In this fascinating space wallpaper two objects are clearly visible, shining brightly. When they were first discovered in 1979, they were thought to be separate objects — however, astronomers soon realized that these twins are a little too identical. They are close together, lie at the same distance from us, and have surprisingly similar properties. The reason they are so similar is not some bizarre coincidence; they are in fact the same object. These cosmic doppelgangers make up a double quasar known as QSO 0957+561, also known as the "Twin Quasar", which lies just under 14 billion light-years from Earth. Quasars are the intensely powerful centers of distant galaxies. This image was released Jan. 20, 2014.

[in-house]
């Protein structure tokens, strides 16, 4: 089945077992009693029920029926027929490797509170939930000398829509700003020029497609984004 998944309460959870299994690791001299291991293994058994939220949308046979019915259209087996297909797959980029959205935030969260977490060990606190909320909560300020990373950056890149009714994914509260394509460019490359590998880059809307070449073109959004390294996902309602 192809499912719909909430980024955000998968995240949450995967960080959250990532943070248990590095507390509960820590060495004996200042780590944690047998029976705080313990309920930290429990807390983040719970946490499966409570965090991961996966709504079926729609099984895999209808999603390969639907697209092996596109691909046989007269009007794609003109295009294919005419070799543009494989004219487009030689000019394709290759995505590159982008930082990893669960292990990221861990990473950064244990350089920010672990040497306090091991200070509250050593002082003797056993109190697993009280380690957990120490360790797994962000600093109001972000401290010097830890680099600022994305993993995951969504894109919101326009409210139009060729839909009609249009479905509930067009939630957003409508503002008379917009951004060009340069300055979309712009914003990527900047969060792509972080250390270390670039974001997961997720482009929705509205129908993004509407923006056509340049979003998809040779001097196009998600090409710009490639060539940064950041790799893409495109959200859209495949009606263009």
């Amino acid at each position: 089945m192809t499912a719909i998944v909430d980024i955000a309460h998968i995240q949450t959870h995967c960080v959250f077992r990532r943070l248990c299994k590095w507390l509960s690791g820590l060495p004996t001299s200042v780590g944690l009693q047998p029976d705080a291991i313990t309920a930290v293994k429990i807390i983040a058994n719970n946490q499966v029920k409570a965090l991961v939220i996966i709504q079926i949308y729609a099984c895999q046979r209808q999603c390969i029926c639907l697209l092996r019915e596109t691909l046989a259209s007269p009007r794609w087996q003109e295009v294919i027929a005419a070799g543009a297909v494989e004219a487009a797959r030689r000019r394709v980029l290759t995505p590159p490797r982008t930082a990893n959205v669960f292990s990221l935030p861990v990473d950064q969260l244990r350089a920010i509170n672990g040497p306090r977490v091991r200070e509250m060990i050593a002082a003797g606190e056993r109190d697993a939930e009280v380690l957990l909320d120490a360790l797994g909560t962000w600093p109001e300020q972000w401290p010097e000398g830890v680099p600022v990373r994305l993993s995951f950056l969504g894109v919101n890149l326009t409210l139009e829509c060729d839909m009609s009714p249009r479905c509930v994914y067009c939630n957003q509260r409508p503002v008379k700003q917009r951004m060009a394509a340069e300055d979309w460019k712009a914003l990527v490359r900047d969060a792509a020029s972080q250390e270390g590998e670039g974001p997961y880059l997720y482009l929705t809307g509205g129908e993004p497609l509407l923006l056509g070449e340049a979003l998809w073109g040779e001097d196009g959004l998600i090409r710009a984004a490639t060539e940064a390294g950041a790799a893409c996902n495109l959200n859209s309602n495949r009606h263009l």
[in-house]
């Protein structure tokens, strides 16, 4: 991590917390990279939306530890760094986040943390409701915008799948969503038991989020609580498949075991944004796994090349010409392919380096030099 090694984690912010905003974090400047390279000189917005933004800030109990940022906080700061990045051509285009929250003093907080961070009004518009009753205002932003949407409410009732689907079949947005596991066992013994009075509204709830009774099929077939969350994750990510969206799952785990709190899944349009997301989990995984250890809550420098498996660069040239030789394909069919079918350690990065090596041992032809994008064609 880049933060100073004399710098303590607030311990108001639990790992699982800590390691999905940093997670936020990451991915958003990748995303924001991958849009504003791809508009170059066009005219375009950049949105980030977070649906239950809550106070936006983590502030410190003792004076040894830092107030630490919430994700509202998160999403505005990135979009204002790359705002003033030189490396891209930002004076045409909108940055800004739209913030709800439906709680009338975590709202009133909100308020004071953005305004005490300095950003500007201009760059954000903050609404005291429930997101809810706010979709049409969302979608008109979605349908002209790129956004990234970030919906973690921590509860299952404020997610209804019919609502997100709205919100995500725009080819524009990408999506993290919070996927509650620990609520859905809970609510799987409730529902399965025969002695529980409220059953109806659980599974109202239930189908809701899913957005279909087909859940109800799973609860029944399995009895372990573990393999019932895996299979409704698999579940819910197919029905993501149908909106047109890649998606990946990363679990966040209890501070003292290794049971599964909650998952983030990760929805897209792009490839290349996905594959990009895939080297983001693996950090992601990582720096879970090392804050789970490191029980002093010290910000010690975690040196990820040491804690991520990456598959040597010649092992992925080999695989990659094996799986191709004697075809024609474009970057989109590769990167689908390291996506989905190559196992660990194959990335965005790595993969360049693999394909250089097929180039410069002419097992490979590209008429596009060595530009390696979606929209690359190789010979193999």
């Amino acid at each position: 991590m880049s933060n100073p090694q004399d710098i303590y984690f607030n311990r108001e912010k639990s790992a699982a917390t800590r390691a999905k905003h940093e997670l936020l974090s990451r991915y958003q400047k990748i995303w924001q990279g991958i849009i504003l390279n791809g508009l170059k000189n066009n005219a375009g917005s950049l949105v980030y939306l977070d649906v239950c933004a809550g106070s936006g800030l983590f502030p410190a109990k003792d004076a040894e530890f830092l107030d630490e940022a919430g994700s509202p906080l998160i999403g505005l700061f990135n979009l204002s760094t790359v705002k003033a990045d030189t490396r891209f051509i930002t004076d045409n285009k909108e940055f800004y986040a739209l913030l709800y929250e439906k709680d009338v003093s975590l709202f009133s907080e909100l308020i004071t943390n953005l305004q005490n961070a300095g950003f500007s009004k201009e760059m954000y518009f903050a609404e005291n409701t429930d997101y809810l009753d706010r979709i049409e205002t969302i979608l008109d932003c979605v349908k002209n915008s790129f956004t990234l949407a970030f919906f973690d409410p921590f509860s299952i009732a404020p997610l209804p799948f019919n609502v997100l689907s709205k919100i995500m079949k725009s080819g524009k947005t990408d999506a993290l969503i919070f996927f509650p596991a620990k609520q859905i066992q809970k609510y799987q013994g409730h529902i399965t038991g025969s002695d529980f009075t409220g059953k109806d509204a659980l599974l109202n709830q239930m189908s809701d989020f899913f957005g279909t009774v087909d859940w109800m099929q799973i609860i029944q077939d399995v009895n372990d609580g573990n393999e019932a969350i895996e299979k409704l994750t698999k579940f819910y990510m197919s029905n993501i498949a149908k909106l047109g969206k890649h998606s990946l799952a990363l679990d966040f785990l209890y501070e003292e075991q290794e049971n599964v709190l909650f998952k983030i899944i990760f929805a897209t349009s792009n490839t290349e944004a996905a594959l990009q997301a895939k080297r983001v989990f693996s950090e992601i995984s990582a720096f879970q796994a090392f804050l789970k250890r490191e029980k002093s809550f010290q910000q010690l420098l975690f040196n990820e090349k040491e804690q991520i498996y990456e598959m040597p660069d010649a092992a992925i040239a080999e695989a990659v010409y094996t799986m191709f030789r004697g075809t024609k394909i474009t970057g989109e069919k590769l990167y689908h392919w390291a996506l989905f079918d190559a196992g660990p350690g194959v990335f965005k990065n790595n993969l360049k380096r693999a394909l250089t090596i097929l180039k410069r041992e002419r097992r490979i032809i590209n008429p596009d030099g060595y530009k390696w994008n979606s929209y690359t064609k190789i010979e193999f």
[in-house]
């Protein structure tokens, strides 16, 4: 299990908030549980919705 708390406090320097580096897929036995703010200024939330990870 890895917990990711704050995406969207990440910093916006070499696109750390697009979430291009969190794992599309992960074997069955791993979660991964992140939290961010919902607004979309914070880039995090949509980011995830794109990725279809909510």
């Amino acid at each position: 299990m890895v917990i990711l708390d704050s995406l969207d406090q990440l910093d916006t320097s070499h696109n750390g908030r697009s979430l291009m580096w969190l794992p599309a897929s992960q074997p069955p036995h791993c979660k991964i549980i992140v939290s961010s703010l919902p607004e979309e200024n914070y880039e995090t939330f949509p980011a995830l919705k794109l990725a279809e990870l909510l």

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Space.com is the premier source of space exploration, innovation and astronomy news, chronicling (and celebrating) humanity's ongoing expansion across the final frontier. Originally founded in 1999, Space.com is, and always has been, the passion of writers and editors who are space fans and also trained journalists. Our current news team consists of Editor-in-Chief Tariq Malik; Editor Hanneke Weitering, Senior Space Writer Mike Wall; Senior Writer Meghan Bartels; Senior Writer Chelsea Gohd, Senior Writer Tereza Pultarova and Staff Writer Alexander Cox, focusing on e-commerce. Senior Producer Steve Spaleta oversees our space videos, with Diana Whitcroft as our Social Media Editor.